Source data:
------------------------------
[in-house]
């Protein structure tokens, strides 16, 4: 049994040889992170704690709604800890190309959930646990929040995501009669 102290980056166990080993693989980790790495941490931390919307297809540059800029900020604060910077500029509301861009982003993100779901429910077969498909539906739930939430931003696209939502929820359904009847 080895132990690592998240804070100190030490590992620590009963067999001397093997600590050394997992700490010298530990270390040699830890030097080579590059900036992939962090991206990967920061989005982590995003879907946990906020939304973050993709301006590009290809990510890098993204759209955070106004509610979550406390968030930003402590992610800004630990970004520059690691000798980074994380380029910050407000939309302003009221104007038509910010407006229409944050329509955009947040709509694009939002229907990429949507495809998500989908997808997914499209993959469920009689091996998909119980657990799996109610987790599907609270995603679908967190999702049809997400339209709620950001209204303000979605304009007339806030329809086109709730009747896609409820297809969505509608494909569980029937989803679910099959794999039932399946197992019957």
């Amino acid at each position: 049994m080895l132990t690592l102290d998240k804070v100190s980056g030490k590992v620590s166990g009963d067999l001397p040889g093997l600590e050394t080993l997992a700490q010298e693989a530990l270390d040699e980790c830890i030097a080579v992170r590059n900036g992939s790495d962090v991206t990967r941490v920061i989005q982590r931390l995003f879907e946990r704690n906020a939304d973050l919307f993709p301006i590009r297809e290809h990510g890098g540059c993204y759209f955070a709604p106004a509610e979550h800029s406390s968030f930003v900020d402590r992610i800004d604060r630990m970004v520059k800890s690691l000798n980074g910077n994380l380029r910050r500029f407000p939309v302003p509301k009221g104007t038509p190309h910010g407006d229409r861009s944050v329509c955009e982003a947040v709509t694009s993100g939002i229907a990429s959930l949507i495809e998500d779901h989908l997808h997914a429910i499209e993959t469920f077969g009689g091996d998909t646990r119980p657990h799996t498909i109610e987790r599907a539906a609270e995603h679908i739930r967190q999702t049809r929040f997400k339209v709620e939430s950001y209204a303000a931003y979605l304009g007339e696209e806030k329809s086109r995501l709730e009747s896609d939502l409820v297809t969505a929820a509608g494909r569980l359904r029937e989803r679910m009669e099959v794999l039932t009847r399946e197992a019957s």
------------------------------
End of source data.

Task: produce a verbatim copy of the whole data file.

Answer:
[in-house]
């Protein structure tokens, strides 16, 4: 049994040889992170704690709604800890190309959930646990929040995501009669 102290980056166990080993693989980790790495941490931390919307297809540059800029900020604060910077500029509301861009982003993100779901429910077969498909539906739930939430931003696209939502929820359904009847 080895132990690592998240804070100190030490590992620590009963067999001397093997600590050394997992700490010298530990270390040699830890030097080579590059900036992939962090991206990967920061989005982590995003879907946990906020939304973050993709301006590009290809990510890098993204759209955070106004509610979550406390968030930003402590992610800004630990970004520059690691000798980074994380380029910050407000939309302003009221104007038509910010407006229409944050329509955009947040709509694009939002229907990429949507495809998500989908997808997914499209993959469920009689091996998909119980657990799996109610987790599907609270995603679908967190999702049809997400339209709620950001209204303000979605304009007339806030329809086109709730009747896609409820297809969505509608494909569980029937989803679910099959794999039932399946197992019957």
């Amino acid at each position: 049994m080895l132990t690592l102290d998240k804070v100190s980056g030490k590992v620590s166990g009963d067999l001397p040889g093997l600590e050394t080993l997992a700490q010298e693989a530990l270390d040699e980790c830890i030097a080579v992170r590059n900036g992939s790495d962090v991206t990967r941490v920061i989005q982590r931390l995003f879907e946990r704690n906020a939304d973050l919307f993709p301006i590009r297809e290809h990510g890098g540059c993204y759209f955070a709604p106004a509610e979550h800029s406390s968030f930003v900020d402590r992610i800004d604060r630990m970004v520059k800890s690691l000798n980074g910077n994380l380029r910050r500029f407000p939309v302003p509301k009221g104007t038509p190309h910010g407006d229409r861009s944050v329509c955009e982003a947040v709509t694009s993100g939002i229907a990429s959930l949507i495809e998500d779901h989908l997808h997914a429910i499209e993959t469920f077969g009689g091996d998909t646990r119980p657990h799996t498909i109610e987790r599907a539906a609270e995603h679908i739930r967190q999702t049809r929040f997400k339209v709620e939430s950001y209204a303000a931003y979605l304009g007339e696209e806030k329809s086109r995501l709730e009747s896609d939502l409820v297809t969505a929820a509608g494909r569980l359904r029937e989803r679910m009669e099959v794999l039932t009847r399946e197992a019957s």